New Delhi, Jan 9 (SocialNews.XYZ) Hockey has once again captured the pulse of the nation as the FIH Men's World Cup 2023 is all set to kick-start in Odisha on January 13.
The sport has made impressive improvements in the country in recent years. However, it is disheartening to say that a nation that ruled the world once, is now trying hard to earn the lost glory! But as it is said "something is better than nothing".
In 2021, the Indian men's hockey team managed to end a 41-year-long drought to claim a bronze medal at the Tokyo Olympic Games. For the record, India's hockey team is the most successful team in the Olympics, having won a total of eight gold medals (in 1928, 1932, 1936, 1948, 1952, 1956, 1964 and 1980).
Now the Men in Blue face a bigger challenge of ending another longer drought -- the wait for the Men's Hockey World Cup which has stretched to 47 years.
Since winning their first gold in the men's World Cup in 1975, India has failed to even reach the semifinal once even though five years after that triumph in Kuala Lumpur, they bagged their last gold medal at the Olympic Games -- at the 1980 Games in Moscow.
IANS takes you back to the era (1970-1980) when Indian hockey ruled the World or some say it was their 'last years of dominance'.
To start with, the 1971 Men's Hockey World Cup was the inaugural edition of the event, which was proposed by Pakistan to be organised by them. However, the event was shifted to Barcelona because of the political crisis in Pakistan.
Pakistan were the inaugural World Cup winners. India, who lost to archrivals Pakistan in the semifinals, bagged the bronze medal at the 1971 World Cup by virtue of a win over Kenya.
It was a strong team with the likes of Harmik Singh, Ashok Kumar, Charles Cornelius, and Ajitpal Singh who had a lot of experience playing at the international level being part of the 1968 Olympics in Mexico where they won a bronze.
The same team, more or less, won the bronze medal in the 1972 Munich Olympics, beating the Netherlands in the playoff. It was one of the great teams with Ajitpal Singh, Harmik Singh, Charles Cornelius, Harcharan Singh, M.P. Ganesh, V.J. Philips, Harbinder Singh and B.P. Govinda.
The team had topped their pool that included Netherlands, Great Britain, Australia and Kenya, who had finished fourth in the 1971 World Cup but lost to Pakistan 0-2 in the semifinal.
There was then an interesting fact about the 1973 World Cup that India actually did not do well in the Pool phase and were held to a draw by New Zealand (1-1), who were invited after Australia pulled out, and were also held 0-0 by 1972 Olympic gold medallists West Germany, finishing second in the Pool. They met arch-rivals Pakistan in the semifinals, their rivals in 1971 WC and 1972 OG and this time won 1-0.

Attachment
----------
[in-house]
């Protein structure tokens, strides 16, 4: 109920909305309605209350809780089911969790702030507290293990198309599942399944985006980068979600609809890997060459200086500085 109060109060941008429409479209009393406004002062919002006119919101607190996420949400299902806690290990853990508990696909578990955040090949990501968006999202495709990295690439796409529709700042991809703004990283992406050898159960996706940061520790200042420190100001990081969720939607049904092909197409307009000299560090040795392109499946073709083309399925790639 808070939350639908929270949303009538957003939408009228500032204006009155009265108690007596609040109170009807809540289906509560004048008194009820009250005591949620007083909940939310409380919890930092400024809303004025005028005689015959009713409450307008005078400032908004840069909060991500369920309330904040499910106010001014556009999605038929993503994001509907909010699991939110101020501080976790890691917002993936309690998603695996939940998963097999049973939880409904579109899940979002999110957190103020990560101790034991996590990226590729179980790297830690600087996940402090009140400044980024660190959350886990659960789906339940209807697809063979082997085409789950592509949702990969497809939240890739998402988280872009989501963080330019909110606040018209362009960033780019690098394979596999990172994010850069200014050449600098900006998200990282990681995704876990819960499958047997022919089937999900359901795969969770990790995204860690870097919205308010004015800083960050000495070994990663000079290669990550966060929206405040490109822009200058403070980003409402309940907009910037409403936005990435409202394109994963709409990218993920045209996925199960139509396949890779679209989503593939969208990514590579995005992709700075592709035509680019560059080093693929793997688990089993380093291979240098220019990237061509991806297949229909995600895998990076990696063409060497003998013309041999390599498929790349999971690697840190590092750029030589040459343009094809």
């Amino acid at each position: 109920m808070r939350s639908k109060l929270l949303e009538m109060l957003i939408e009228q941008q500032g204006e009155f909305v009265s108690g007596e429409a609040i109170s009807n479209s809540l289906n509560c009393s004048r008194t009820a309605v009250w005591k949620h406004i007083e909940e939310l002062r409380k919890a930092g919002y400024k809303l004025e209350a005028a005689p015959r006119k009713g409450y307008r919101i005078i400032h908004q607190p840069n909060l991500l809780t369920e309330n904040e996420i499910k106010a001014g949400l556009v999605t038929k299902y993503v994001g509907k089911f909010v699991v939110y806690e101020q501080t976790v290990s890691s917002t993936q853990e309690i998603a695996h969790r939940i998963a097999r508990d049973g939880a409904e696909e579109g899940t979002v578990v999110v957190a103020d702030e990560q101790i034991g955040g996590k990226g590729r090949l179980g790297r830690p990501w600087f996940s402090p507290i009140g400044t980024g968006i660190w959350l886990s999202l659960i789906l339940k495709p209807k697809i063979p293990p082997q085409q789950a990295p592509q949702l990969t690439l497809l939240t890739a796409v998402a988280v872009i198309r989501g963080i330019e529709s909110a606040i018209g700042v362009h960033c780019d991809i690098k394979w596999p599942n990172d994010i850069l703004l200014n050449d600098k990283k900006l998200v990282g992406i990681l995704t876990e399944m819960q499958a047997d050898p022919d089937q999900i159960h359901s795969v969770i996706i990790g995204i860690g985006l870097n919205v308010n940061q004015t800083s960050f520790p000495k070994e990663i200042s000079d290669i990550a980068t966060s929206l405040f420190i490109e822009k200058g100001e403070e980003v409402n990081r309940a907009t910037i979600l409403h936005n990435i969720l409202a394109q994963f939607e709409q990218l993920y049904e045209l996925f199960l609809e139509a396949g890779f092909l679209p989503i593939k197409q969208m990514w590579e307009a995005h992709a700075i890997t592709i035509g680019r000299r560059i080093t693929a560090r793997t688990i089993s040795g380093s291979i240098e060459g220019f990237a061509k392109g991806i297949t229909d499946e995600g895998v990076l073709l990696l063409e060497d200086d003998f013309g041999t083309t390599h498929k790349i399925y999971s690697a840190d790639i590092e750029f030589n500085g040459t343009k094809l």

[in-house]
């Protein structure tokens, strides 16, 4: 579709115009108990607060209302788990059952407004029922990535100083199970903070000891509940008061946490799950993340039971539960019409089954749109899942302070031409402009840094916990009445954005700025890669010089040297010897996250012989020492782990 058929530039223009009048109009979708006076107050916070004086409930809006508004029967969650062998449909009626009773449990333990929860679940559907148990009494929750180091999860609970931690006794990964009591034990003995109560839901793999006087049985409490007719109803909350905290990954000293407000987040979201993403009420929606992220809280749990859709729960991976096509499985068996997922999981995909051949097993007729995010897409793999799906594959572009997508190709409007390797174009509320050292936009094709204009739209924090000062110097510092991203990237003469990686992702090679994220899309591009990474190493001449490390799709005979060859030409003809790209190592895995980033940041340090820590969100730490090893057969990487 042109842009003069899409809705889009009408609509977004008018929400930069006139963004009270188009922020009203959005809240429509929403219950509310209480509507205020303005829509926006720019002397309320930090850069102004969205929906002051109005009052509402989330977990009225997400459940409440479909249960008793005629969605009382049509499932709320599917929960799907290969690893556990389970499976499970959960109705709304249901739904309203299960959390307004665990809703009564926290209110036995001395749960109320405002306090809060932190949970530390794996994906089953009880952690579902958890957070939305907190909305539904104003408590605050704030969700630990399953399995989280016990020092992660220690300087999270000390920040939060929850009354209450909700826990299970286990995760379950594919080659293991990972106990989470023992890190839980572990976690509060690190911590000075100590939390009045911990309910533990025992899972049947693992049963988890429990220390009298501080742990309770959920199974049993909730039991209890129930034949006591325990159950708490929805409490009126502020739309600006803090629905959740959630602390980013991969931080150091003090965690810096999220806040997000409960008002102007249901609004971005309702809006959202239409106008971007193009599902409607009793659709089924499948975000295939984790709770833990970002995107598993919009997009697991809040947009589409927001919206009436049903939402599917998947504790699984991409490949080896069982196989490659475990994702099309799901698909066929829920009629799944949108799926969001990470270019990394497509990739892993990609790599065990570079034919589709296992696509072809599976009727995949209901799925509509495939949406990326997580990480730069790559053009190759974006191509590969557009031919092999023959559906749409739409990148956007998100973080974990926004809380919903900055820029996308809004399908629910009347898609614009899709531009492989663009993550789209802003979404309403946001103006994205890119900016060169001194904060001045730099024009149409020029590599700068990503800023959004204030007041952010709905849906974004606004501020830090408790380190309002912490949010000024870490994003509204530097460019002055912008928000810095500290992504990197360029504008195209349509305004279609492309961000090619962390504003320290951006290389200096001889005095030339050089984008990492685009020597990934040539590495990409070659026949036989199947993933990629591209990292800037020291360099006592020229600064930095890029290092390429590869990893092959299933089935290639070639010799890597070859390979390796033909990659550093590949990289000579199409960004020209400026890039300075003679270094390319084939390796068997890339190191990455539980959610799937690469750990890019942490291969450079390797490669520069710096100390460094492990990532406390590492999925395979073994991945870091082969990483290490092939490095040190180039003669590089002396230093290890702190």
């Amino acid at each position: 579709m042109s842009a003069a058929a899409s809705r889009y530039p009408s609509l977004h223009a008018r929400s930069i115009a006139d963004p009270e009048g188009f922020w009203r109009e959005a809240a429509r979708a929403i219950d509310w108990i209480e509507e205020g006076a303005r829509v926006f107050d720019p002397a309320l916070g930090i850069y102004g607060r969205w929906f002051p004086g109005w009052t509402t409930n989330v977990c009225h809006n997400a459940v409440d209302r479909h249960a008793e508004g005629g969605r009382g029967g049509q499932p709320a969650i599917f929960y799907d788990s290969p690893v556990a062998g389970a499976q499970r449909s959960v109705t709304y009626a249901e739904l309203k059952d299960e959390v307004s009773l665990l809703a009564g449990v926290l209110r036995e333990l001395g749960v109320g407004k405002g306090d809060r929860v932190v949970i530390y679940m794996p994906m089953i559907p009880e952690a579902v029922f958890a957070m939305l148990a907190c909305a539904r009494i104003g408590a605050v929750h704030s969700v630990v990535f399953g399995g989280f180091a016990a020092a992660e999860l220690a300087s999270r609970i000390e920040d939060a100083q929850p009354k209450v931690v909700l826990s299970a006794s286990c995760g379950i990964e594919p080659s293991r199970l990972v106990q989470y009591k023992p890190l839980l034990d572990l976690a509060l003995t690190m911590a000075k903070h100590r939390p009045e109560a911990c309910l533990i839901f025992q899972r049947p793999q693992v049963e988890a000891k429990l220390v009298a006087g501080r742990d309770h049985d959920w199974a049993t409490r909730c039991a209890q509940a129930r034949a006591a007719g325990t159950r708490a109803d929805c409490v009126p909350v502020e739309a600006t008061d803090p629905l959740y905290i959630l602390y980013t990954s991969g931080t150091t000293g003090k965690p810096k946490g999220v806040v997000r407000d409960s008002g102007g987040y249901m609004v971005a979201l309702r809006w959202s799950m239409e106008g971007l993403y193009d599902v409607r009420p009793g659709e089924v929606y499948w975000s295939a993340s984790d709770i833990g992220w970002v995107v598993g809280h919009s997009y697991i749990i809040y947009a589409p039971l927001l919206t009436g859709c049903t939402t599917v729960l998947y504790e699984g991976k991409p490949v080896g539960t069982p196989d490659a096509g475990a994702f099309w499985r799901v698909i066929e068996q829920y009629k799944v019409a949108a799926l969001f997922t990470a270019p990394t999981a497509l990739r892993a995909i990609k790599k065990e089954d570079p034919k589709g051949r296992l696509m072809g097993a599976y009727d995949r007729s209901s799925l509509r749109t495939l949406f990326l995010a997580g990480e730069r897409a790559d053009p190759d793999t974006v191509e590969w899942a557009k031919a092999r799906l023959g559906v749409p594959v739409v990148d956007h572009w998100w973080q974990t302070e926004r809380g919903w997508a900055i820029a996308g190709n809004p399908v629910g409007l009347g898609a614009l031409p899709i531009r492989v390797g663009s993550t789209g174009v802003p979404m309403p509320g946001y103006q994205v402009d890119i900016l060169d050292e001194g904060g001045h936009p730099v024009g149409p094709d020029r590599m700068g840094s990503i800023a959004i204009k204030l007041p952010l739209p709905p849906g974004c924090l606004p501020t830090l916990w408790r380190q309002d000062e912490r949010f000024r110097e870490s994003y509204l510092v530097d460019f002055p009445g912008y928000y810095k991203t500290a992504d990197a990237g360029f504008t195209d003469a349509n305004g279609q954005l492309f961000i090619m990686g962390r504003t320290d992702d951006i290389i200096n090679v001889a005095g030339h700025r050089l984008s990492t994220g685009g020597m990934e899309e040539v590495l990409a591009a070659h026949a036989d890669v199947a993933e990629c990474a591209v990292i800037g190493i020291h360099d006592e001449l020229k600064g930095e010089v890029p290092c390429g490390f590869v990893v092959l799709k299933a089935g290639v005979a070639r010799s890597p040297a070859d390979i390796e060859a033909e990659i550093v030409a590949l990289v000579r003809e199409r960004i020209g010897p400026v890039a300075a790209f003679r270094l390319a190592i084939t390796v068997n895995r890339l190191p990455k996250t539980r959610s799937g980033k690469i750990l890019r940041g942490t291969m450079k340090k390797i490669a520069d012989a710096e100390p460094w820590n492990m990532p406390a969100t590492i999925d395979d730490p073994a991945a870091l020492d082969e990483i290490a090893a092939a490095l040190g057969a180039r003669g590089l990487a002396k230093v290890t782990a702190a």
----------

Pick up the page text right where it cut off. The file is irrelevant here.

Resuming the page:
India, however, lost to the Netherlands 4-2 in a penalty shoot-out after being held 2-2 at the end of 70 minutes. It was an improvement on the bronze in the 1972 Munich Games as it came just a year after the Olympics.
The team had players like Surjit Singh, BP Govinda, Ashok Dhyanchand, Charles Cornelius and Ajitpal Singh.
Then came the golden year, in the 1975 World Cup in Kuala Lumpur, India defeated Pakistan in the final, 2-1 with Ashok Dhyanchand scoring the winning goal.
Another crucial match in that event was the semifinal against Malaysia which India won 3-2 in extra time with Aslam Sher Khan scoring the crucial goal.
One of the reasons for India's success in this period (1971-75) was that the nucleus of the squad remained the same throughout.
In the 1976 Olympics in Montreal, an astroturf hockey pitch was introduced, India struggled to maintain their dominance as they did on grass fields and for the first time ever returned home empty-handed. Another proof of the hockey world turning upside down comes from the fact that New Zealand won their lone Olympic gold medal in the 1976 Olympics.
The 1980 Olympics was held in Moscow, India started their campaign with an 18-0 win over Tanzania followed by a 2-2 draw with Poland and Spain which were followed by a resounding win over Cuba with a margin of 13-0 and a win over the Soviet Union by a scoreline of 4-2.
It was a much-depleted field as most of the European countries and Australia and Pakistan joined the American-led boycott of the Games in Moscow.
India went on to win the gold medal for a record eighth time by defeating Spain in the final by the score of 4-3.
The rest, as they say, is history!
Fans now wait for India to show their magic and bring back the lost glory, which actually has been initiated in 2021 again. They need to keep up the momentum and win a medal and end the drought. Fingers crossed!